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Back at sea for the Ocean Viking

At the start of the quarantine, in Marseilles, 30.12.2020. (Credit: Hippolyte/Heidi.news)

In July 2020, reporter and cartoonist Hippolyte, who was due to board the Ocean Viking, the migrant rescue ship chartered by SOS Meditérranée, went to Marseille followed by Sicily to document and report on the ship that was blocked at the port by the Italian authorities. At the start of 2021, the ship was once again allowed to set sail and Hippolyte resumed his logbook, which he shares here.

This story picks up where it left off, waiting for an imminent departure to tell you what is happening in the Mediterranean Sea.

Five months have elapsed since my last stay on the Ocean Viking, which has been stranded since 22 July in Porto Empedocle, Sicily. That’s more than 150 days away from sea and almost half a year without a survivor.

In other words, an eternity.

Five months during which the rescue ship will have remained frozen in the Sicilian port, by an order of the Italian authorities, accusing it of having taken "too many passengers on board".

A rhetorical, tragic sleight of hand.

Five months during which SOS Meditérranée will do everything to prove its ability to help, without ever entering into confrontation, in a quest for irreproachability that has been held since its beginnings, against administrative winds and tides.

A priesthood.

Five months of discussions with the Italian Coast Guard, adjustments, work to be carried out, emergency equipment to be added to those already present and already more than substantial, including eight life rafts with a capacity of 100 people each, as well as emergency life jackets and immersion suits, all to hold in case of sinking of the Ocean Viking.

Everything to ensure that the Ocean Viking can return to doing what it has always done so brilliantly: saving lives.

Five months of covering significant expenses, made possible by the unfailing support of the many supporters, volunteers and private donors, to SOS Meditérranée.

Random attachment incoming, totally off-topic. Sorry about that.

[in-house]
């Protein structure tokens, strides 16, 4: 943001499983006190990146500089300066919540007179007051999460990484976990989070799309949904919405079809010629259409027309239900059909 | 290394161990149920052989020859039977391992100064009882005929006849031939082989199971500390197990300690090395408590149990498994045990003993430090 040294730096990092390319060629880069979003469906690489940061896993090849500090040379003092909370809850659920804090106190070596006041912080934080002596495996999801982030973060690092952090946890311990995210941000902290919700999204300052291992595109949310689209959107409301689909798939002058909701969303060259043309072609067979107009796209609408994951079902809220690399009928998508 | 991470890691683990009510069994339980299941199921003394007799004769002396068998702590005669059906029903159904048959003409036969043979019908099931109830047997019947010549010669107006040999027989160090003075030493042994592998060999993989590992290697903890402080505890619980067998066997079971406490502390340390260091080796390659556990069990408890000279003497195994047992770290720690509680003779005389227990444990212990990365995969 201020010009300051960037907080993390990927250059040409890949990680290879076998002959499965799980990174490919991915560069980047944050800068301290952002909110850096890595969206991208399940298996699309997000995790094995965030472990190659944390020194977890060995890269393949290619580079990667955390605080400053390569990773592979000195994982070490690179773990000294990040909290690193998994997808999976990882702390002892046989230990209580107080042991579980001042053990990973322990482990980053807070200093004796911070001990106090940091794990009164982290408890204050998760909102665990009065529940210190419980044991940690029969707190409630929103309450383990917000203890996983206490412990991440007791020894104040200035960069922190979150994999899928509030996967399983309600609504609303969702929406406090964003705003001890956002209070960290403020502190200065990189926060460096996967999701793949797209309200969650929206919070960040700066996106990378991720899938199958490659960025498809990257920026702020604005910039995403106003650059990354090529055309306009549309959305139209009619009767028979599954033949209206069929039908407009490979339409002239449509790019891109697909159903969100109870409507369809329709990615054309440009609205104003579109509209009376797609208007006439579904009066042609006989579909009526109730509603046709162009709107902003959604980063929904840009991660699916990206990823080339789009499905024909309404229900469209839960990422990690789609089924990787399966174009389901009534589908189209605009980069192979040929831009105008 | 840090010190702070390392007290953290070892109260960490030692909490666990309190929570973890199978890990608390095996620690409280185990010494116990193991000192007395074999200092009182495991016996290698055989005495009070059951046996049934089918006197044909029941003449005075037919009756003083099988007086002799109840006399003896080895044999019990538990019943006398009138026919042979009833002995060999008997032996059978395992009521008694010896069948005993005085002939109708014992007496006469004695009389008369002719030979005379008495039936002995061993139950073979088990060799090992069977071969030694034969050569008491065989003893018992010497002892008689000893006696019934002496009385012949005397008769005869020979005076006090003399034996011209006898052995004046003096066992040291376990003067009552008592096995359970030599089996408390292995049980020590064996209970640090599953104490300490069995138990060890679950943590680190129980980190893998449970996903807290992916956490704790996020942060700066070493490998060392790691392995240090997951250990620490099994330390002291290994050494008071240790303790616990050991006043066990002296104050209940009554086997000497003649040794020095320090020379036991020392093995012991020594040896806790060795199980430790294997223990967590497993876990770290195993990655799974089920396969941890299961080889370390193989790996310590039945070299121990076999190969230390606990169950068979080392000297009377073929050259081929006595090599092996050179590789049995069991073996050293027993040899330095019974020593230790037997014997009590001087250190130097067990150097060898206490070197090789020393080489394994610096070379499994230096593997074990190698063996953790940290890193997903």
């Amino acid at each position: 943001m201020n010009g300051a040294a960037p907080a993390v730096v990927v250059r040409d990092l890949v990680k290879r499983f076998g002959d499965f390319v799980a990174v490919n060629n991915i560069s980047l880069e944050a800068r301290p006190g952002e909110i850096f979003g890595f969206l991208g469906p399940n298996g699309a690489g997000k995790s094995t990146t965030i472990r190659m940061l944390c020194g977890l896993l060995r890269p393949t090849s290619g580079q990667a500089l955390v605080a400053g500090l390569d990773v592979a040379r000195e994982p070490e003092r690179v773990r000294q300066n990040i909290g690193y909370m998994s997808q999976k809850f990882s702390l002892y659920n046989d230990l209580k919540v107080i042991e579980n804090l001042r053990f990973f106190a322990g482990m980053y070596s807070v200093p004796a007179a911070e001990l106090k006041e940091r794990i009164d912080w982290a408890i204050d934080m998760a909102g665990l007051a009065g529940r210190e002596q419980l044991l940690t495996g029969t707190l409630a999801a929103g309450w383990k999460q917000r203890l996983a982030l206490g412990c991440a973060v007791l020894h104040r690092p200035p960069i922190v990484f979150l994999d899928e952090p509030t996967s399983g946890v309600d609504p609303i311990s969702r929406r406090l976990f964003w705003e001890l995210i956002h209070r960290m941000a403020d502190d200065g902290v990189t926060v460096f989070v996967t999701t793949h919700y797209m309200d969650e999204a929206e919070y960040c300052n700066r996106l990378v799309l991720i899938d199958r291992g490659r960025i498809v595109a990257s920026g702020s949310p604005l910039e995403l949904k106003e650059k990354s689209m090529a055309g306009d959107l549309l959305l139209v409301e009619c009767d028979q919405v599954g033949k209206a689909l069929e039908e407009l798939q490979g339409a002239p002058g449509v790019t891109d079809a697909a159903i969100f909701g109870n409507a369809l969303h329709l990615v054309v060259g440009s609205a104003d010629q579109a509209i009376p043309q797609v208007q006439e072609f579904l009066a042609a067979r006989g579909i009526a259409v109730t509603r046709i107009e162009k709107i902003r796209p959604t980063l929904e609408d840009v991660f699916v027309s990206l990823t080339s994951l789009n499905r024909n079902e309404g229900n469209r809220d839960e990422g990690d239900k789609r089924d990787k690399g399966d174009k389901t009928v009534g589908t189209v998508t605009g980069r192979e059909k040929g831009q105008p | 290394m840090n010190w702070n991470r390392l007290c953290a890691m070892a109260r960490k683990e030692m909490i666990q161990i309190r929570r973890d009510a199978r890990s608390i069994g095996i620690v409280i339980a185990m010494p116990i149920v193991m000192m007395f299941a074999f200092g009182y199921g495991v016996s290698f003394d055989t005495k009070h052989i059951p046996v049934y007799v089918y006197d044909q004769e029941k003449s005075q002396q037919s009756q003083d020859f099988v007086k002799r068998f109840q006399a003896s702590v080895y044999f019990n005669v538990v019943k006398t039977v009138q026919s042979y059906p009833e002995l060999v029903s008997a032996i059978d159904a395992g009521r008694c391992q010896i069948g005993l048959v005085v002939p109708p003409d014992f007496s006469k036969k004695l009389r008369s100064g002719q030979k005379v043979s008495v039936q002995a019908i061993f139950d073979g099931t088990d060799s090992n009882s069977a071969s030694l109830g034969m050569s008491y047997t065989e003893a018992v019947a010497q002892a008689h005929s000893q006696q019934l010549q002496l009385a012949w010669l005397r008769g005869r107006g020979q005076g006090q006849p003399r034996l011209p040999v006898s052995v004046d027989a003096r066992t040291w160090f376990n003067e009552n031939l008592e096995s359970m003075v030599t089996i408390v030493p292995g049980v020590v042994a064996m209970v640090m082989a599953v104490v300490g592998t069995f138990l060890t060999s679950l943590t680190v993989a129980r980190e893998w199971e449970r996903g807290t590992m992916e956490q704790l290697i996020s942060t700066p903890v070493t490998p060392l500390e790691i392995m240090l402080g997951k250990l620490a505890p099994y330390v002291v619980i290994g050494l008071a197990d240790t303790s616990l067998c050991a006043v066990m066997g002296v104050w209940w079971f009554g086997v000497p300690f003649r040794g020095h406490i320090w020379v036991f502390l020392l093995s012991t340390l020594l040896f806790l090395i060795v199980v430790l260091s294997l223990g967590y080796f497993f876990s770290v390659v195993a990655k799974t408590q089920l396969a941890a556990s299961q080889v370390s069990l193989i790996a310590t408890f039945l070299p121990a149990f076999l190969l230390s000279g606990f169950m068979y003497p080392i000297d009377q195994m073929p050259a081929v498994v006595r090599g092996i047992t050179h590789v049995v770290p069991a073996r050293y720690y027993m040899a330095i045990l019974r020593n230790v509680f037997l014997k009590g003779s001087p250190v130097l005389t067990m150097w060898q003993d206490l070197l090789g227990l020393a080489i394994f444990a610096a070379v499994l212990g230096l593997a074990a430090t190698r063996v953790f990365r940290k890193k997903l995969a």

The energy of hope.

Five months during which the Mediterranean, the world's deadliest migratory route, will have been emptied most of the time of any rescue vessel, except for the furtive coup d'éclat of the Louise Michel, chartered by the artist Banksy, and the Sea-Watch 4 coming to her rescue, briefly highlighting a situation rendered totally invisible.

With each rescue mission, hundreds of people are immediately rescued within a few days. If one can count the number of survivors, it is impossible to count the number of missing. The Mediterranean is immense and swallows one story after another if the witnesses are far away from it. How many people could have been saved if the Ocean Viking and the other ships had had access to the sea? No one can answer this question and the numbers make no sense.

History belongs mostly to the living, the missing do not speak, do not testify, and no one testifies for them when they are made invisible.

For a tragically well-known Alan Kurdi (the three-year-old child whose image made global headlines after he drowned in September 2015 on a beach in Turkey), how many dramatically unknown missing persons?

The Ocean Viking finally returned to Marseilles on 27 December, released by the Italian authorities. A short distance from the port, we find ourselves for ten days of quarantine with the crew, 24 people in total, individually distributed in 24 rooms and communicating electronically between PCR tests and weekly temperature readings. Waiting to join the crew of nine people on the vessel, free of the Covid risk that would prevent each of us from going to sea.

I find some friends left behind this summer: Gavino, Mat', Julia and Luisa who have worked tirelessly during these five months, like the rest of the SOS Meditérranée teams. Together with the other members of the team, coming from all over Europe, we will get to know each other, to prepare ourselves as well as possible. Walls still separate us from each other, for a few days.

During this time men, women and children will still be lost at sea, as every day for months, we will meet some of them within two weeks. Some of them in the middle of this ocean of distress. A few stories, a few hopes emerging in the middle of thousands of others, at the bottom of each wave. Time is running out. Every day, the sea carries stories with it.

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Read the full exploration series by Hippolyte in French on Heidi.news

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